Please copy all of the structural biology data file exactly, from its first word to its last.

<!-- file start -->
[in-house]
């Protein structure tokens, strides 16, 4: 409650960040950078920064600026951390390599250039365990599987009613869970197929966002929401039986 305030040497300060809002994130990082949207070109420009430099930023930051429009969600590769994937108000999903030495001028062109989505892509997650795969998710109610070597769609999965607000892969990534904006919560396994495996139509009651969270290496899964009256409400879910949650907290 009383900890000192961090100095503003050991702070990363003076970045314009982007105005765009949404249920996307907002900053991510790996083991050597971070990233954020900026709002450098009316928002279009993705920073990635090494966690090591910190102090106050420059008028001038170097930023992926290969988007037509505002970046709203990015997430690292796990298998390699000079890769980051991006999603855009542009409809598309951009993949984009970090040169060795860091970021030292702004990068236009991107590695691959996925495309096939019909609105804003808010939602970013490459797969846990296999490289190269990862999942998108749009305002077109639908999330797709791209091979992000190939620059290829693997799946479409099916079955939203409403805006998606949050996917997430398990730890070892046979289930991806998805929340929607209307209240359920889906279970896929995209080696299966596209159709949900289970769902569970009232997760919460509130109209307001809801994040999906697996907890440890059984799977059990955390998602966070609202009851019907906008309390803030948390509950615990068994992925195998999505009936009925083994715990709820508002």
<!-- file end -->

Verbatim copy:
[in-house]
């Protein structure tokens, strides 16, 4: 409650960040950078920064600026951390390599250039365990599987009613869970197929966002929401039986 305030040497300060809002994130990082949207070109420009430099930023930051429009969600590769994937108000999903030495001028062109989505892509997650795969998710109610070597769609999965607000892969990534904006919560396994495996139509009651969270290496899964009256409400879910949650907290 009383900890000192961090100095503003050991702070990363003076970045314009982007105005765009949404249920996307907002900053991510790996083991050597971070990233954020900026709002450098009316928002279009993705920073990635090494966690090591910190102090106050420059008028001038170097930023992926290969988007037509505002970046709203990015997430690292796990298998390699000079890769980051991006999603855009542009409809598309951009993949984009970090040169060795860091970021030292702004990068236009991107590695691959996925495309096939019909609105804003808010939602970013490459797969846990296999490289190269990862999942998108749009305002077109639908999330797709791209091979992000190939620059290829693997799946479409099916079955939203409403805006998606949050996917997430398990730890070892046979289930991806998805929340929607209307209240359920889906279970896929995209080696299966596209159709949900289970769902569970009232997760919460509130109209307001809801994040999906697996907890440890059984799977059990955390998602966070609202009851019907906008309390803030948390509950615990068994992925195998999505009936009925083994715990709820508002």